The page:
The Center-Periphery Constellation of English Language Co-Teaching in Taiwan: Examples from the Spectrum of Four Different Classrooms

Jhih-Kai Yang, Genevieve Leung


This paper examines the tensions and links in English as a Foreign Language (EFL) co-teaching in Taiwan. Using four vignettes from teacher observations, face-to-face discussions, and teaching reflections, we describe the various ways in which the “Center(s)” and “Periphery(ies)” operate on the local level in Taiwan. Data come from our field notes and one-hour formal observations of these teachers’ co-teaching. In addition, we mediate these observations with our own reflections serving as teacher trainers for these co-teaching pairs. These reflections serve not as a critique of individual teachers but rather as a comment as to the ways in which the current system of institutionalized co-teaching and beliefs about native speakerhood need to be re-evaluated. Our observations show what seems to be a disconnect between government language policies of internationalization and globalization, parental ideologies about what counts as “good” English and “good” English instruction, and local-level interactions what is actually happening in the classroom. In considering the interrelationships between center and periphery in EFL in the Taiwan context, we call for the need to look more carefully at both local and global concerns when thinking about language policy and planning.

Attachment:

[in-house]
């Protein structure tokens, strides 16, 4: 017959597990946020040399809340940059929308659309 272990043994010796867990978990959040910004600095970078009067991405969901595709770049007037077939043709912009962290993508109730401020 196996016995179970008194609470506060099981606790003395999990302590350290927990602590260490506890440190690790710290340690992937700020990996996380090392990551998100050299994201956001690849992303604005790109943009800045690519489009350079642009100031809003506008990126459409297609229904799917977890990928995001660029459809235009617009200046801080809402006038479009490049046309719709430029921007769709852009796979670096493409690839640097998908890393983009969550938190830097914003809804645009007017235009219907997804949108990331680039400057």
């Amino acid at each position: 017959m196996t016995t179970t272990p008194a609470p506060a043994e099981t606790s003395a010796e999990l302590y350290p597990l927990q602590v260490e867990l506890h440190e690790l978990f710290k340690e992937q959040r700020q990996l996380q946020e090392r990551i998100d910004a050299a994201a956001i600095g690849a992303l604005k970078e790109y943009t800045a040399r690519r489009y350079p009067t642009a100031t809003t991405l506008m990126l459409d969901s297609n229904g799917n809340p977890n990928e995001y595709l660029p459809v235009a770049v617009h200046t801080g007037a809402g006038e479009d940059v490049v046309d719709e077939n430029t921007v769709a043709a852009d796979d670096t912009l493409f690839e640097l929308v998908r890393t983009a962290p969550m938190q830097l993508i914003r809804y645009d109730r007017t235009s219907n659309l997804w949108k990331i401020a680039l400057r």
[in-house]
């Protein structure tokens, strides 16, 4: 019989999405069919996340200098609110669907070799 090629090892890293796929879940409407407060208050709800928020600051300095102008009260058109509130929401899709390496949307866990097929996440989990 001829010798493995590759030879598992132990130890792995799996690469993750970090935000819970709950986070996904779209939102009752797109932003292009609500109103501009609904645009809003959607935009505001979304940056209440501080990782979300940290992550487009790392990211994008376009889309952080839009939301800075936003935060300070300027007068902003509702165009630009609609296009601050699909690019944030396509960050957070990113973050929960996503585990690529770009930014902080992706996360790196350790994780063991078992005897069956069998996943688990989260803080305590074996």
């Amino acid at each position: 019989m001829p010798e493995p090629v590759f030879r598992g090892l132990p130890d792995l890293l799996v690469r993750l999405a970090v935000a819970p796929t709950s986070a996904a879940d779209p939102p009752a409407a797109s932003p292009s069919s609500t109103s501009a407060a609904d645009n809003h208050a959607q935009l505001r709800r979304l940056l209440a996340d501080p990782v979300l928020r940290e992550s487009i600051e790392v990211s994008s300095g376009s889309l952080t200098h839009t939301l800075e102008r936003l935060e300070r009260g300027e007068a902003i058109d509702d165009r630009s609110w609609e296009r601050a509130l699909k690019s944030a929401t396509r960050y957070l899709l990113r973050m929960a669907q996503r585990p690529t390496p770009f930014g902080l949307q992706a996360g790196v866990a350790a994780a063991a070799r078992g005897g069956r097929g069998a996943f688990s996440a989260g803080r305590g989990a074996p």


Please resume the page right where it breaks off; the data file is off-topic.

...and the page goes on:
Keywords: English as a Foreign Language, English Language Teaching, co-teaching, teacher training, Taiwan

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